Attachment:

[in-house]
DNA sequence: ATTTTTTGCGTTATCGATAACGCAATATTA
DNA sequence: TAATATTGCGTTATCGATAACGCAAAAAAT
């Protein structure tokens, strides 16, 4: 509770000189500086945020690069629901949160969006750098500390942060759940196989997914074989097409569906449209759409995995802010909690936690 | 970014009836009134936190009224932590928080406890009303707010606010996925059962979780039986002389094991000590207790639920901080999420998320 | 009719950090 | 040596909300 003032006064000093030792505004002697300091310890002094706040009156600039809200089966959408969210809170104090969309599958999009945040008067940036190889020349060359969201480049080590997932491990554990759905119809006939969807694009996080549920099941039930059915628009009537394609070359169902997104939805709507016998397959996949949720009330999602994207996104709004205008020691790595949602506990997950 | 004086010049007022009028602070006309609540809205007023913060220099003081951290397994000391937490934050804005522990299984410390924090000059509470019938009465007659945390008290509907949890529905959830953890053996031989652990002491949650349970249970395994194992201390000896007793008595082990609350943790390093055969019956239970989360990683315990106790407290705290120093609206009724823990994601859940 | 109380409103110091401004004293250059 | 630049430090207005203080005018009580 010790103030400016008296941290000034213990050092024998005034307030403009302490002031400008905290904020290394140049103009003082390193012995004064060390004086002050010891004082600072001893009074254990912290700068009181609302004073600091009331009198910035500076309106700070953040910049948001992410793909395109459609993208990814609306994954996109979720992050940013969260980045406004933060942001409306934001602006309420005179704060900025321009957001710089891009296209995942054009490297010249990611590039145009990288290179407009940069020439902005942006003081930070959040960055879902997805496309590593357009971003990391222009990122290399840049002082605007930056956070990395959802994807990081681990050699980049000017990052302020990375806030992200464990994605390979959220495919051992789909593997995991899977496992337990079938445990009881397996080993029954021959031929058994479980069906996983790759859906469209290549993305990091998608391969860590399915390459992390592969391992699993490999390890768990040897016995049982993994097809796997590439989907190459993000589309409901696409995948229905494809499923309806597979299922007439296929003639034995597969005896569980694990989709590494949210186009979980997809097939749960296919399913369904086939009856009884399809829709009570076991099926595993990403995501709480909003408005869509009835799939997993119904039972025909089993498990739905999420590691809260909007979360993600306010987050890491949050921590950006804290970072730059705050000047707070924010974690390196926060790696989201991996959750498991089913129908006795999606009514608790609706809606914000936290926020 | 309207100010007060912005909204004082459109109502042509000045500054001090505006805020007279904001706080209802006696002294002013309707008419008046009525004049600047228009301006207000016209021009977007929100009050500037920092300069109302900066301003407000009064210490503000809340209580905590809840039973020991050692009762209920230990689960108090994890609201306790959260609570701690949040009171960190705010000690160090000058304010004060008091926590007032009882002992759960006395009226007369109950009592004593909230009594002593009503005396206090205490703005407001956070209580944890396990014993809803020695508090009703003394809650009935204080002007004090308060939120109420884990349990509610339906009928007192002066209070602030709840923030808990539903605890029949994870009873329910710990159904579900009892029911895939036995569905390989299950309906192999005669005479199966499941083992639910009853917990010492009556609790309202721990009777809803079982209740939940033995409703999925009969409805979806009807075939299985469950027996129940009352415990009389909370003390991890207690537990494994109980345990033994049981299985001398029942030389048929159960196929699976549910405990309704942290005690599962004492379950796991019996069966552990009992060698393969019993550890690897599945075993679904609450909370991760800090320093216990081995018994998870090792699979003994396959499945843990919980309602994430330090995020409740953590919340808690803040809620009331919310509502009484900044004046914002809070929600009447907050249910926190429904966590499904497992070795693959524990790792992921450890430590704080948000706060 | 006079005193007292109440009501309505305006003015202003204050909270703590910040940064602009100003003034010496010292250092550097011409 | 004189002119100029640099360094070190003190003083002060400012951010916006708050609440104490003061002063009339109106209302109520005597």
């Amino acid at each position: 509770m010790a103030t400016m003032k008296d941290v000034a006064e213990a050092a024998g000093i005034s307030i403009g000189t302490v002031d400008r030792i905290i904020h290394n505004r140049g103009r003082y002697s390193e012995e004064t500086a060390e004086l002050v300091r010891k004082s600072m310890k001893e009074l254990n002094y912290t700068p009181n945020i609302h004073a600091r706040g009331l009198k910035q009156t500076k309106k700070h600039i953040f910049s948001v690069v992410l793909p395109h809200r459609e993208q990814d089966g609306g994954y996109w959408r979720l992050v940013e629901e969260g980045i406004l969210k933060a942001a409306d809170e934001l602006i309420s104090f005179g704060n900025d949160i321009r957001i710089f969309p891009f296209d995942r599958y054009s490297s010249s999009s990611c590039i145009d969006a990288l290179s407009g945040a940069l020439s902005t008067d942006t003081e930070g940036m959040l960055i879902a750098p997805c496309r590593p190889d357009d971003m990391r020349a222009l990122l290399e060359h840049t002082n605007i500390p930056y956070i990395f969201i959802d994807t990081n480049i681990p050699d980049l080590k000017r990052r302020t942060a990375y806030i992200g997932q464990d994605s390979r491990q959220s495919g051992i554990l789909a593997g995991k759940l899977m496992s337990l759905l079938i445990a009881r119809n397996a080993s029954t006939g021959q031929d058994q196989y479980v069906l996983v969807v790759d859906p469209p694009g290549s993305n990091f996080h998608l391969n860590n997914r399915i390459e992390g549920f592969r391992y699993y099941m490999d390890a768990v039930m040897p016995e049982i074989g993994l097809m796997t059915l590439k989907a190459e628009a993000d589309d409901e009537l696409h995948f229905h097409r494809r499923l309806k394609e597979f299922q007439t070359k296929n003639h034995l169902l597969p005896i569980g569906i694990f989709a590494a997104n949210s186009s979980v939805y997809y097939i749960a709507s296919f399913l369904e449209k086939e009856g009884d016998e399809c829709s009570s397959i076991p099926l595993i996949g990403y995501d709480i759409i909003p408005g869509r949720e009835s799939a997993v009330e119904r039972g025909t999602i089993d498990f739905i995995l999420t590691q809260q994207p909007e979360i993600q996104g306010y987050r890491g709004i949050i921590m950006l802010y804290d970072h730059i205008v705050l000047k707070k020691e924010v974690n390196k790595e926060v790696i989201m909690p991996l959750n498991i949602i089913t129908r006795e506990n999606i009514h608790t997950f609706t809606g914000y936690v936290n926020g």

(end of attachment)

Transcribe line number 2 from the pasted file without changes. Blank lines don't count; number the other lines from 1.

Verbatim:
DNA sequence: ATTTTTTGCGTTATCGATAACGCAATATTA